The media is abuzz – interest rates are low. They have been surprisingly low all year, as a matter of fact, and have been unusually stable as well. They took a nice dip a couple of weeks ago, and now are skipping along the bottom, apparently happy (for now) in an even lower range. Today, interest rates are running about 0.25% lower than they were a month ago.
What does this mean for you?
Most of my clients have already refinanced, so, well, nothing. But if you haven’t refinanced yet, all is not lost – it’s a good time to give me a call if you want to take advantage of low interest rates. The chart to the right shows trends for A-paper, conforming fixed-rate mortgages for the year.
Most folks seems to ask two questions: What’s happening and what does the future hold?
What’s happening is easy. Unrest in the world and volatility in the stock market are driving institutional investors (who control trillions of dollars) to move some of their money into safe, more conservative investments. One of the most popular such investments is mortgages. An investor who invests in a pool of mortgages has a (pretty much) guaranteed rate of return with no principal risk, and the money is secured by real estate.
However, there are very few homeowners or home buyers taking mortgages out, even at these low interest rates. Yes, values are going up, but the number of purchase transactions is still very small compared to normal years, and refinance activity is very low, since most folks who could refinance did so before. Many of the purchases are all-cash as well, which further reduces mortgage lending activity.
So, we have fewer folks wanting to borrow and more folks wanting to lend. Logic tells us interest rates should go down, and logic is right in this case.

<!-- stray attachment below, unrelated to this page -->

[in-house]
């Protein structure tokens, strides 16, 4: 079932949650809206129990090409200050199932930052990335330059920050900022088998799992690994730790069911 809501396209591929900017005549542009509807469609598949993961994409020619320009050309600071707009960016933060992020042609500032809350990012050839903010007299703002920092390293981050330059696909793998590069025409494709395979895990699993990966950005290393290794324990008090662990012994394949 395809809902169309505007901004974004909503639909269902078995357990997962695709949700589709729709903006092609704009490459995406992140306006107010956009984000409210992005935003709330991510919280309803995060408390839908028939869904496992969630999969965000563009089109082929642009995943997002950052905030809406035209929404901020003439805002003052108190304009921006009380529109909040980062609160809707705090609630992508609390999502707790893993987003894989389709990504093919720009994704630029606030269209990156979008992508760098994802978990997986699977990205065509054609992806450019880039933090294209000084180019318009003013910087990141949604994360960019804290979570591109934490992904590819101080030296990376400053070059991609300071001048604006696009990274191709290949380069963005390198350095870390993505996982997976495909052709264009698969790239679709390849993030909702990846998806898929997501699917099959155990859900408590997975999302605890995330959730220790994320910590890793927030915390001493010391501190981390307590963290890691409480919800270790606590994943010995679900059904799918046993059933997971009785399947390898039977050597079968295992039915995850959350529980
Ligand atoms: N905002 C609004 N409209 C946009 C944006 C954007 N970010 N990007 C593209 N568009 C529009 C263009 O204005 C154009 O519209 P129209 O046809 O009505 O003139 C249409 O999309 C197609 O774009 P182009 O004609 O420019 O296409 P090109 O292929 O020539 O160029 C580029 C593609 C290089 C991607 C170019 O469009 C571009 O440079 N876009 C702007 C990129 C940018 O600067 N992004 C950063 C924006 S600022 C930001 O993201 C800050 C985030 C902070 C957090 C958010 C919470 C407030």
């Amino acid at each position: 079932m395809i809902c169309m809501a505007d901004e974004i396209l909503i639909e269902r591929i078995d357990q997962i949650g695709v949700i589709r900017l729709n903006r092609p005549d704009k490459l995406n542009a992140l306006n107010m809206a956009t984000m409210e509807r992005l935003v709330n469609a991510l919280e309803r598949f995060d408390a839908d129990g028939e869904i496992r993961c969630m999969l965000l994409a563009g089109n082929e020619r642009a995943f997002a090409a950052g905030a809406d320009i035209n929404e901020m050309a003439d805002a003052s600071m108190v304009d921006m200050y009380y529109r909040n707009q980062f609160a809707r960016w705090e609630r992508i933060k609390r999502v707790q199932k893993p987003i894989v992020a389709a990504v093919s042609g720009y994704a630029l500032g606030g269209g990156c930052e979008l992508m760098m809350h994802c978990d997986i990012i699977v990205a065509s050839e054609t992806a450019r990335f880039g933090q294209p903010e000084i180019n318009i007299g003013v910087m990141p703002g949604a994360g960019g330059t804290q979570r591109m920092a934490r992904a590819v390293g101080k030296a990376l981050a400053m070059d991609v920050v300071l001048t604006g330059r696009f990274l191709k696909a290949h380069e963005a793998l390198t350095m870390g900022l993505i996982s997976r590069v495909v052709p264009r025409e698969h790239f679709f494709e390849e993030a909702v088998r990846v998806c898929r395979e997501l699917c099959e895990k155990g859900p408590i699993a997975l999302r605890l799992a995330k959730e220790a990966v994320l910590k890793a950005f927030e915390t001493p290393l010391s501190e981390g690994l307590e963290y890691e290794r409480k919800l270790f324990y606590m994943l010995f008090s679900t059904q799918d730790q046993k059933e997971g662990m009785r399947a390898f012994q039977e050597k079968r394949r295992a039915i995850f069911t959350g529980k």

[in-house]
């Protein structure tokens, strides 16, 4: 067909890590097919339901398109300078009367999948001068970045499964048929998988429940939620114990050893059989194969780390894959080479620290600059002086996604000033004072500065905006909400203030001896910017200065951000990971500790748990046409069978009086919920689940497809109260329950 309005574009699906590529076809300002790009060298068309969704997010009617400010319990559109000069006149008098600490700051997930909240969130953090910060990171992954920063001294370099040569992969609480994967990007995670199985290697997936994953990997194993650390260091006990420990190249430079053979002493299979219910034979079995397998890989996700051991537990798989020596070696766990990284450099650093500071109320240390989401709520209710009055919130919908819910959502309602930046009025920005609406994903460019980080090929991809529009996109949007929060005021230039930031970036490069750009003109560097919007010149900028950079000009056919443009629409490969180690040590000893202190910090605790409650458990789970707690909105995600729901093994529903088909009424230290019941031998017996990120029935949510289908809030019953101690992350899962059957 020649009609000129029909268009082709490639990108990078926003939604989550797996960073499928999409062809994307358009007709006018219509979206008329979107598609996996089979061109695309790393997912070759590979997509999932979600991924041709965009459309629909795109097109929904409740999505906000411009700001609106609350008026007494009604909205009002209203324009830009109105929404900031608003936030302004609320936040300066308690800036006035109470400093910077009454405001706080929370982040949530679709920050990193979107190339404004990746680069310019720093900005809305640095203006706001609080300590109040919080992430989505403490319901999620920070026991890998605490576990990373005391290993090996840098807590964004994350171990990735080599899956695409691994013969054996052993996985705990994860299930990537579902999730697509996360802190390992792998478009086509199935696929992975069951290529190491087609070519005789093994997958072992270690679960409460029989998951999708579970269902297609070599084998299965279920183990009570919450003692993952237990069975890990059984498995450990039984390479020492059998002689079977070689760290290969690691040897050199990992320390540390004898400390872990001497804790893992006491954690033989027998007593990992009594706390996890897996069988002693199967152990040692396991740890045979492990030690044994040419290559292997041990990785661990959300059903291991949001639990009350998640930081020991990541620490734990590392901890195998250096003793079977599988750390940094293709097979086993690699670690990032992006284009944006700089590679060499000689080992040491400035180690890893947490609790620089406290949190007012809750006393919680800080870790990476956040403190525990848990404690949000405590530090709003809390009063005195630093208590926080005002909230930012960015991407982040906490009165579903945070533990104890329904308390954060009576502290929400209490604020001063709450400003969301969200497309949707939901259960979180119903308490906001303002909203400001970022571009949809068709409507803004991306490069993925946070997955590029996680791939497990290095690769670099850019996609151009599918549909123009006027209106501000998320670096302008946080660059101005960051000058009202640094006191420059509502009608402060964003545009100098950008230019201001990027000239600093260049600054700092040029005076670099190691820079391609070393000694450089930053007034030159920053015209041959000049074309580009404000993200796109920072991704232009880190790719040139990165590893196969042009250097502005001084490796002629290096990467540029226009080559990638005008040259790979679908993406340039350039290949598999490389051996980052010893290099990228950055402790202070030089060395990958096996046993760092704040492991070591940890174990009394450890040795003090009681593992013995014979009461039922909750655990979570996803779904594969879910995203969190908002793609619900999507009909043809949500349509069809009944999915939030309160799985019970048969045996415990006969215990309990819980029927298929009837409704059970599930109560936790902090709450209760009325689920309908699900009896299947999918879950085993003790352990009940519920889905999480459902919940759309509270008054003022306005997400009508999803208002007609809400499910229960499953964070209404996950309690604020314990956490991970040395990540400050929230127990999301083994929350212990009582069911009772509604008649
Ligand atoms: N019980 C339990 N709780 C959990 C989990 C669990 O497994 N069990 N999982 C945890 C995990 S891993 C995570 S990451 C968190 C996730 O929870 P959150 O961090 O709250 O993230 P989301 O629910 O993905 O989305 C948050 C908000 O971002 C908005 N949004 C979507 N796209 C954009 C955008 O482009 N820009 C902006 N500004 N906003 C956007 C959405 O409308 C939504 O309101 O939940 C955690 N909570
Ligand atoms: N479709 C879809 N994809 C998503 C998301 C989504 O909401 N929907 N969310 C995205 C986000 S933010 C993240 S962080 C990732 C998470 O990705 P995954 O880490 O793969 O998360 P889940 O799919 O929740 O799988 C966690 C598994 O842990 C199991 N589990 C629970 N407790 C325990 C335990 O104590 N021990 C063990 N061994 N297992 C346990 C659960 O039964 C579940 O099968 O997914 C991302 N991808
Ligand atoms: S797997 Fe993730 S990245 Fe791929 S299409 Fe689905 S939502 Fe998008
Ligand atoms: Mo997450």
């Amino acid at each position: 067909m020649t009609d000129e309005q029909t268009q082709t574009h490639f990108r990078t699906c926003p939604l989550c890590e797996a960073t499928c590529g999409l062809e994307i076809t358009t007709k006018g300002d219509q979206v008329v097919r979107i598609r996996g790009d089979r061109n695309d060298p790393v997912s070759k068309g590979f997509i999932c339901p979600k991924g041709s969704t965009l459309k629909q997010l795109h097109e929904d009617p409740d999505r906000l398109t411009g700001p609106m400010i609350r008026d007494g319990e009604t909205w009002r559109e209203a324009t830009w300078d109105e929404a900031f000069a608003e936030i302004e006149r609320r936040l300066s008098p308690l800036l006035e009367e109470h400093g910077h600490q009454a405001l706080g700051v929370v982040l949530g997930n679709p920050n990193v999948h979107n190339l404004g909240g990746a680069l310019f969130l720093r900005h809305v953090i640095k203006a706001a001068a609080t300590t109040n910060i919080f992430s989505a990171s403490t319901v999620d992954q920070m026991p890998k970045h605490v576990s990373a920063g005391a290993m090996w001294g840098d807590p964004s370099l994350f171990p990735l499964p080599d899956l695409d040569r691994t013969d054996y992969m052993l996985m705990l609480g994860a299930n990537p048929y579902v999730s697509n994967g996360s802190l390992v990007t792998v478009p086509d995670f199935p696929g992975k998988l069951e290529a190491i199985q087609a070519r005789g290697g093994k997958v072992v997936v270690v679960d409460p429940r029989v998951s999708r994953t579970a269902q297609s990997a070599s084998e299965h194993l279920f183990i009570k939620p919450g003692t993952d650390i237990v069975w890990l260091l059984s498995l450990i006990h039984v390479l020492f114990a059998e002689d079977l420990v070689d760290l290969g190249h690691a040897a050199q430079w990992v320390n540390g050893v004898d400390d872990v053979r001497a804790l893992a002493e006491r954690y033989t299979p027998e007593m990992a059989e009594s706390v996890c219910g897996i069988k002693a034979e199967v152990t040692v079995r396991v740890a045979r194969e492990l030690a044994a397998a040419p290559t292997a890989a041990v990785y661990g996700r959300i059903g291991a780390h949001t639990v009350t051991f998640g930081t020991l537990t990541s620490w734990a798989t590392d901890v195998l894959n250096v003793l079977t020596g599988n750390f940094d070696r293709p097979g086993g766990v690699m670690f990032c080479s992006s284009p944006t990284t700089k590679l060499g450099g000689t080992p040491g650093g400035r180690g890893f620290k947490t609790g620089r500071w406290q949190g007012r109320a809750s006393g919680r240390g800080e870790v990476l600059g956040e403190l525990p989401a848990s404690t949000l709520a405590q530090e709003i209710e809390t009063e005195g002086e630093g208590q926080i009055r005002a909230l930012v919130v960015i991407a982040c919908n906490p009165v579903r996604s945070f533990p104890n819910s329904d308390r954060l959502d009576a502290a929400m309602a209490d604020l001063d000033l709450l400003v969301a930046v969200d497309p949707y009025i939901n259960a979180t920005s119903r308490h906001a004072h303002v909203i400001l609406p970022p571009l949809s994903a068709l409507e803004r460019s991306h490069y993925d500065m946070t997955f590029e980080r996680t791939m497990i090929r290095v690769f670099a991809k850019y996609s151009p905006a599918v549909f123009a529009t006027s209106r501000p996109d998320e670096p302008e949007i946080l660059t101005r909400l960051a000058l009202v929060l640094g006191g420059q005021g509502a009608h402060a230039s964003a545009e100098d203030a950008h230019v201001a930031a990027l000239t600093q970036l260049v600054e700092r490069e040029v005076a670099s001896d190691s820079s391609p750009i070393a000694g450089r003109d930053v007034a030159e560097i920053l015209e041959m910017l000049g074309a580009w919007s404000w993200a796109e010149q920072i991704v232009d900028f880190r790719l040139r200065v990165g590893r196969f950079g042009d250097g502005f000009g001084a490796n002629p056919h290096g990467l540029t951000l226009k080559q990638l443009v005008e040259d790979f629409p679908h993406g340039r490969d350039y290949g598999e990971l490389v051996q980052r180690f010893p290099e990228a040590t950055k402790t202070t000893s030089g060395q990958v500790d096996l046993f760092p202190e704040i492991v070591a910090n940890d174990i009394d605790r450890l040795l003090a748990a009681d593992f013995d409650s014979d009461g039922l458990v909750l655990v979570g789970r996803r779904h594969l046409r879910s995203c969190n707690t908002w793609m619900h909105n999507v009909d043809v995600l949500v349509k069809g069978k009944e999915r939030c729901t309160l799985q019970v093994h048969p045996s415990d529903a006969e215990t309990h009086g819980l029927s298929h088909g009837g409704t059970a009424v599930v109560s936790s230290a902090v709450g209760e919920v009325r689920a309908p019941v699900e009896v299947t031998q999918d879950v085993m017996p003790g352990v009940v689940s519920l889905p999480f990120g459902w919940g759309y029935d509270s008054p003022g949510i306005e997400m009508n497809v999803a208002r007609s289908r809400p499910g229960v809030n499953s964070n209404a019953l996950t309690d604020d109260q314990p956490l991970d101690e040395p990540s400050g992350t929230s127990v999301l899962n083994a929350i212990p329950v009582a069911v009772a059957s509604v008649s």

To answer the question about where rates are going, we have to ask ourselves, therefore, are these dynamics likely to change? Will more folks want to borrow, either to buy a home or refinance? Will more (or fewer) investors want to invest in mortgages?
On the refinance side, there are still hundreds of thousands, if not millions of families that have not been able to refinance that will do so in the next year or so, as values rise far enough to give them equity, or as they work through credit issues of the past that have prevented them from doing so before.
On the purchase side, there are millions of families that have delayed buying their first home for years for a variety of reasons. These folks are certain to come back into the market at some point, and many think that with rising housing inventory, a more stable job market, and surprisingly low interest rates, 2015 will be the year.
So the demand for mortgage loans by homeowners does seem to be on the verge of increasing.
As for investors, much will depend on the state of the world and their confidence in the economy. If unrest around the world settles down and the economy continues growing steadily, investors should grow more confident in equities and move money away from mortgages back into stocks.
If more folks want to borrow and fewer investors want to lend, logic tells us that interest rates will invariably rise next year. Admittedly, we’ve been saying that all year long, and we’ve been wrong. But this time, we mean it…